July is National Grilling Month, so throw another shrimp on the barbie – and while you’re at it, some veggies too. Not only is the grill a tried-and-true way to cook up some burgers, hotdogs, steaks or ribs – it’s also a great way to cook vegetables.
UF/IFAS Dietitian Lakisha Crumpler says there are a number of vegetables that can be grilled. A good example is corn, still in the husk. Just grab some fresh corn from the produce aisle at your local grocery store. You don’t have to peel off the husk, just throw it on the hot grill. You can do the same with fresh squash, zucchini, peppers, mushrooms and onions. Place them all together in a nice kabob and set the kabobs on a hot grill. Crumpler says we’re all aware of what the typical barbecue and cookout foods look like. But throwing that splash of color with a kabob on the side looks really nice. While nothing’s better than coming to that cookout where you might expect that platter of tomatoes and cucumbers with ranch dip, adding that colorful vegetable kabob on the side of whatever grilled meats you serve is not only tasty but a good nutritional change. As Crumpler says:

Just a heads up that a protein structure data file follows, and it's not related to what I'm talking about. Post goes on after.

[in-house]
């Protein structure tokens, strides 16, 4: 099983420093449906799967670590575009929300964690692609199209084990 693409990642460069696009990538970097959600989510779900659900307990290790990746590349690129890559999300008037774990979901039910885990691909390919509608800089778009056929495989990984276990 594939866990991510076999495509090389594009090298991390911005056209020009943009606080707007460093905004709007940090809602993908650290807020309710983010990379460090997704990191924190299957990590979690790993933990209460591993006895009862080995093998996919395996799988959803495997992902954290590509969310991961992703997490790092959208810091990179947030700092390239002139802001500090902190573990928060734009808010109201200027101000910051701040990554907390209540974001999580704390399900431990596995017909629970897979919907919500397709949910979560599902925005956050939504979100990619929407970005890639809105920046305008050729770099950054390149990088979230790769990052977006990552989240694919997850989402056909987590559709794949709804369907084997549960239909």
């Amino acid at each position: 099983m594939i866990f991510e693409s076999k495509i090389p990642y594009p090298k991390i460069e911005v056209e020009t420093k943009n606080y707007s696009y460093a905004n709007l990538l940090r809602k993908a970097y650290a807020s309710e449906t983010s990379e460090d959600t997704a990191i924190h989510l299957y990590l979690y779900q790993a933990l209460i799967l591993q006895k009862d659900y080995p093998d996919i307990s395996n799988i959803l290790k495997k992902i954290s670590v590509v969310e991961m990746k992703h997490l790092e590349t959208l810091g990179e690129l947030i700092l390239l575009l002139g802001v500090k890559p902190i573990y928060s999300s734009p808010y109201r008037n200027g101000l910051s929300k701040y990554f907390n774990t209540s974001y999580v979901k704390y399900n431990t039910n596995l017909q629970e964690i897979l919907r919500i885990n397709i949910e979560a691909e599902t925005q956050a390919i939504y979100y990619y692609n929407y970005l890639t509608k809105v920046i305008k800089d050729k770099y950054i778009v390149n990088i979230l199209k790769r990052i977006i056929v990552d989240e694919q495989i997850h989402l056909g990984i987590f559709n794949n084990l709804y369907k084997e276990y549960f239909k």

Grilling is also a good way to also reduce some of that fat. You’re probably not putting as much butter. You’re not necessarily cooking the life out of things when you do it on the grill. Just a little bit of drizzle there, you know, seasoning to taste, put it on the grill and it’s done very quickly!”
For more information related to food, healthy recipes and nutrition, please visit the UF/IFAS Food and Nutrition Program site.